A Shout in the Sunshine

Mara W. Cohen Ioannides

  • Review
By – December 16, 2011

David, son of a wealthy Jew­ish Greek fab­ric mer­chant, befriends Miguel, a Jew­ish Span­ish refugee from the Inqui­si­tion. Miguel and his fam­i­ly must adjust to the dif­fer­ent cus­toms of the local Jew­ish pop­u­la­tion, and David’s fam­i­ly must learn how to accept the newcomers.

While the exot­ic cus­toms described in the sto­ry are mild­ly inter­est­ing, the lack of any real plot makes for a slow read. The story’s ten­sion main­ly comes from the dis­trust between the dif­fer­ent eth­nic Jew­ish com­mu­ni­ties, and from a tem­po­rary falling out between David and Miguel. The lan­guage is for­mal and flat, and lacks the spark of life. The author has obvi­ous­ly done a great deal of research… but this obvi­ous­ness makes the book read like a lesson.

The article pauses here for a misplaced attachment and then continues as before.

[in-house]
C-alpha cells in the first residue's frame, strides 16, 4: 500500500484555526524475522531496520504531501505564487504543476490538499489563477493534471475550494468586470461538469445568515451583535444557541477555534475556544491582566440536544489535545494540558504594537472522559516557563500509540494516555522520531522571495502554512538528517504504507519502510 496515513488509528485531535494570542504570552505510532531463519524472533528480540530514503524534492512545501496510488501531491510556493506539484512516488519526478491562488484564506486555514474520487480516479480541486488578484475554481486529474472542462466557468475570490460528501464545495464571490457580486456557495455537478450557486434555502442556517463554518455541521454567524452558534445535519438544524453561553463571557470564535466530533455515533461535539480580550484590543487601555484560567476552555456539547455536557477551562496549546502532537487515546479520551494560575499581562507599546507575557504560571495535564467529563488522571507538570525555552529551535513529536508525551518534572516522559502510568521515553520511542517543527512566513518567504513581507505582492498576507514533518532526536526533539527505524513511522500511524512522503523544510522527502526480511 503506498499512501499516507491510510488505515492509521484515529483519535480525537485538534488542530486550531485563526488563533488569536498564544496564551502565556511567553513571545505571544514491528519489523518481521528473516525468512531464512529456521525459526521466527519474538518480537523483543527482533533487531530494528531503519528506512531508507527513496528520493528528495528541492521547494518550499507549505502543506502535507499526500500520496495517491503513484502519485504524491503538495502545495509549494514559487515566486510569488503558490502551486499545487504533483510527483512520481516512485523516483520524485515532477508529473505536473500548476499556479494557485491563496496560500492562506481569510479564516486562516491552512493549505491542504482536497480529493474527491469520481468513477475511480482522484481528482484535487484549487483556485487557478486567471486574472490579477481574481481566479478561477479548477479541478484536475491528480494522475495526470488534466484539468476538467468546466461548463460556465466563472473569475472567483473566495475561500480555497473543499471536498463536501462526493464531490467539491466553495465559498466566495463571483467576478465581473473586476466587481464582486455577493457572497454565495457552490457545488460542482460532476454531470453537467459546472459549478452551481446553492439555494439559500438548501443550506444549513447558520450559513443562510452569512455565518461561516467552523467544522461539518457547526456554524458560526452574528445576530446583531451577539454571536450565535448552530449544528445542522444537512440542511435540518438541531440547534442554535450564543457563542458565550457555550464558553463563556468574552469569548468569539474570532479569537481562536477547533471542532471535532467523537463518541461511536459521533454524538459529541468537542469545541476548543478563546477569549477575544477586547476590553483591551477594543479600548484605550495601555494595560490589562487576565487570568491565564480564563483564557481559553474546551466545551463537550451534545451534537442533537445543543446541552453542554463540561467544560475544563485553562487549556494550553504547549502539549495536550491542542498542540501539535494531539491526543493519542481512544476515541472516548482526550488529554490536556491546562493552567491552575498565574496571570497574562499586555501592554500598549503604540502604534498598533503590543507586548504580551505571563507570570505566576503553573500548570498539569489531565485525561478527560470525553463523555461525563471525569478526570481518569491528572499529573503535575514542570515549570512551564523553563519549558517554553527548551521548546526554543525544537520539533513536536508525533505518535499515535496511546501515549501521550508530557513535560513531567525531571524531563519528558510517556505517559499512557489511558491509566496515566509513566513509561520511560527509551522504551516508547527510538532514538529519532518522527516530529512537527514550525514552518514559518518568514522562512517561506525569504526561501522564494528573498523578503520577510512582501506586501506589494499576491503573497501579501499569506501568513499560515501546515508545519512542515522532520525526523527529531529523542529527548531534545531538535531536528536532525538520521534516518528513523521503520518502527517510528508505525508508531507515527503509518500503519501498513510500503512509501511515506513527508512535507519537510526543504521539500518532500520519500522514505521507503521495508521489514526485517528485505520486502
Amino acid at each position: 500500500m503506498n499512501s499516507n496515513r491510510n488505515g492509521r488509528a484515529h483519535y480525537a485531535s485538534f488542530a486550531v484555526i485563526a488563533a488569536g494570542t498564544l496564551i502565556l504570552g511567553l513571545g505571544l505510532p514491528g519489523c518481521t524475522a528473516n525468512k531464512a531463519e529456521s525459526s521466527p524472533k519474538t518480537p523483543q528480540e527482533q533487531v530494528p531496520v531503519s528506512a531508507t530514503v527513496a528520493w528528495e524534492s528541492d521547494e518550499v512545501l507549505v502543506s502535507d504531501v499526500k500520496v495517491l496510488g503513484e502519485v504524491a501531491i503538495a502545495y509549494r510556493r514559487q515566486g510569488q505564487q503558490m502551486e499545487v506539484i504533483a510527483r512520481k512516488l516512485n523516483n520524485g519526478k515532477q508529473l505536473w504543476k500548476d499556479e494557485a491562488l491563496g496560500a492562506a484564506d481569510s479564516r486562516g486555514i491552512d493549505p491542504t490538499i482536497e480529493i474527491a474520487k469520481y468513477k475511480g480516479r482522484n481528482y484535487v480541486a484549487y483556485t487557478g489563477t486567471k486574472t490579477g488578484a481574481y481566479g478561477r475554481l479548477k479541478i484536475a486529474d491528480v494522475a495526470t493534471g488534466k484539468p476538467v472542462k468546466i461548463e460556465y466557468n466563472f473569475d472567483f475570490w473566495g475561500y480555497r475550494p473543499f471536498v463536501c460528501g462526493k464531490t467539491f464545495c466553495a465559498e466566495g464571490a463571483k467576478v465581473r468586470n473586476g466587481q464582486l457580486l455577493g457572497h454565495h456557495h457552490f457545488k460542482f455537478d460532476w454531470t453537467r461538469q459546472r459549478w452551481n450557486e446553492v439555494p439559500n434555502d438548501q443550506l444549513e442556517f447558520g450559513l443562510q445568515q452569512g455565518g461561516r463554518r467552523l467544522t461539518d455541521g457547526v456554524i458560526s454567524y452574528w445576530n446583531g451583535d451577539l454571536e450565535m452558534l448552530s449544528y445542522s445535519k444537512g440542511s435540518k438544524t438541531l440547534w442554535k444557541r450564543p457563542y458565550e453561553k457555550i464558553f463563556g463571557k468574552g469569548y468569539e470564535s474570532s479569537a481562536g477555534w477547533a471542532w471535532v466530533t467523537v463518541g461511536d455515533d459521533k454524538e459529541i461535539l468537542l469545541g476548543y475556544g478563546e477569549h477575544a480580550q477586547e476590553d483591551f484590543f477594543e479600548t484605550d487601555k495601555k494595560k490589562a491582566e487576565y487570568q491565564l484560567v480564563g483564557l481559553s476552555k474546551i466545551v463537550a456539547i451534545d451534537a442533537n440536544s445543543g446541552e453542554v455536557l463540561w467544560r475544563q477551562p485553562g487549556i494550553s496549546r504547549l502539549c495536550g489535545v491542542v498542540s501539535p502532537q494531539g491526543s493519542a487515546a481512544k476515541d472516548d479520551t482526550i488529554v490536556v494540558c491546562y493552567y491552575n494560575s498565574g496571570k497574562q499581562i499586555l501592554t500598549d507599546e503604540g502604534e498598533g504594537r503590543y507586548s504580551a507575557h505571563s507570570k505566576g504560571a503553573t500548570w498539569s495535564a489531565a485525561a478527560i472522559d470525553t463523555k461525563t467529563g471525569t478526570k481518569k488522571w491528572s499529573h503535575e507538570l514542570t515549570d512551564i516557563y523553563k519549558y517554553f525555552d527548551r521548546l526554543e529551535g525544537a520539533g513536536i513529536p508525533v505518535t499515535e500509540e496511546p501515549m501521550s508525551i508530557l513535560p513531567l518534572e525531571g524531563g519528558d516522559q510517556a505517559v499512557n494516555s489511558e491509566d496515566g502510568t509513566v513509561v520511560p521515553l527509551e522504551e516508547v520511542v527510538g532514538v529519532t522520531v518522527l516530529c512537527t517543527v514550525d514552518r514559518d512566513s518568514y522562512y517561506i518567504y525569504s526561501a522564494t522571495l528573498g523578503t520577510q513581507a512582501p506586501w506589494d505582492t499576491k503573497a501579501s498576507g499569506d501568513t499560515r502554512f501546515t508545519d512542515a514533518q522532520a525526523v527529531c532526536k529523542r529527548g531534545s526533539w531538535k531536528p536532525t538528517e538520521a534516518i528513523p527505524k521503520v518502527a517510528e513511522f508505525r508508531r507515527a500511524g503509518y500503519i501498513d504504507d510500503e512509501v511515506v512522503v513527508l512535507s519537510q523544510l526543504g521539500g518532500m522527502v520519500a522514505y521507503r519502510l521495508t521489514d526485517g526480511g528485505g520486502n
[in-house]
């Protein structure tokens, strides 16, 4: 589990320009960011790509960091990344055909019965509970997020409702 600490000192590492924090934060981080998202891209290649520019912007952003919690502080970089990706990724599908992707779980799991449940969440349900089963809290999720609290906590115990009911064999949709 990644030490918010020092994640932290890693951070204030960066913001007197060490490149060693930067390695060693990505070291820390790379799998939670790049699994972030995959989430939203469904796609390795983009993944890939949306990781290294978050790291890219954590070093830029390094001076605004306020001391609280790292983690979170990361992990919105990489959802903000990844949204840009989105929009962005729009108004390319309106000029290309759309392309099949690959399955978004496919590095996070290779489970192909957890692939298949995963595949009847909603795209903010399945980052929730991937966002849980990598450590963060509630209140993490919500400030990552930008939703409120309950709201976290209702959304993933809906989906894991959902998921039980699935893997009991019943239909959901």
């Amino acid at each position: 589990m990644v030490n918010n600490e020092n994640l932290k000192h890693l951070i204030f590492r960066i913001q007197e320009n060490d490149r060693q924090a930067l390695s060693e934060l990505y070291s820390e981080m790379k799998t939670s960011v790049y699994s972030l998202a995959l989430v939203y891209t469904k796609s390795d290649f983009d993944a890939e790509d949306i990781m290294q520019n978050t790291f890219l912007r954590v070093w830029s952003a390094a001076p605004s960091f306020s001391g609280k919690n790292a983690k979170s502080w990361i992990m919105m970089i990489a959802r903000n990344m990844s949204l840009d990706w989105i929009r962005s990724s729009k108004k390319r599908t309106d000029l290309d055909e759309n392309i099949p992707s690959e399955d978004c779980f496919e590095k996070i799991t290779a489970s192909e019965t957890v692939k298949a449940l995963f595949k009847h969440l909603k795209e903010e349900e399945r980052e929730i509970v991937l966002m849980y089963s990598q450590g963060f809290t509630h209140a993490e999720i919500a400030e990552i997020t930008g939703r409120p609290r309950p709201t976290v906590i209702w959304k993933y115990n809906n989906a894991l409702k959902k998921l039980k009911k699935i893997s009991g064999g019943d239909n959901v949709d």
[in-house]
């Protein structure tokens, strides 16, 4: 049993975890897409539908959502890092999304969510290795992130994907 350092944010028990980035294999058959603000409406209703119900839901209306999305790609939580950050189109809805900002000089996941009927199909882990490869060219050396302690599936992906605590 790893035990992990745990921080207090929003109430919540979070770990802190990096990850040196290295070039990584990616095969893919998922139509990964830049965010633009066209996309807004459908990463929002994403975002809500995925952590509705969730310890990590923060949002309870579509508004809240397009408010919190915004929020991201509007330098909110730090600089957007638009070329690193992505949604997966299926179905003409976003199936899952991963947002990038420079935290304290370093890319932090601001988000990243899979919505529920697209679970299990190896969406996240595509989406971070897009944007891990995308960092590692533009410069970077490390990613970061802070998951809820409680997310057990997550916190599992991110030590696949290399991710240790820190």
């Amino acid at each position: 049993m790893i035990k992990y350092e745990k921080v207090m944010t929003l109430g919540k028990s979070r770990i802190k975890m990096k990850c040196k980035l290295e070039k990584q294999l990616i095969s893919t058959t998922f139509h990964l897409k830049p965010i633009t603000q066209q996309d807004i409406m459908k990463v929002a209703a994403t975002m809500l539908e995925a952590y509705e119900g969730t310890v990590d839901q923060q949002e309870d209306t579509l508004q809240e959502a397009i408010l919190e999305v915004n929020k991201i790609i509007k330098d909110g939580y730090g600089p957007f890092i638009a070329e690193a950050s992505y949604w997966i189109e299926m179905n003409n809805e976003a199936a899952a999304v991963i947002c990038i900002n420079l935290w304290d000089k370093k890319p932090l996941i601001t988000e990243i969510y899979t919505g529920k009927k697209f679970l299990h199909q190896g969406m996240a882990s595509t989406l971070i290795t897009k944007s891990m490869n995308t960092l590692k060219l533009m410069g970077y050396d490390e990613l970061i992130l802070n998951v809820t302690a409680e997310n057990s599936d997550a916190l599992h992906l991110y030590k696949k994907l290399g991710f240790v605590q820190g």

The book will prob­a­bly appeal most to Jew­ish read­ers of Greek or Span­ish descent, but may be of lim­it­ed inter­est to others. 

Hei­di Estrin is librar­i­an for the Feld­man Chil­dren’s Library at Con­gre­ga­tion B’nai Israel in Boca Raton, FL. She is a past chair of the Syd­ney Tay­lor Book Award Com­mit­tee for the Asso­ci­a­tion of Jew­ish Libraries.

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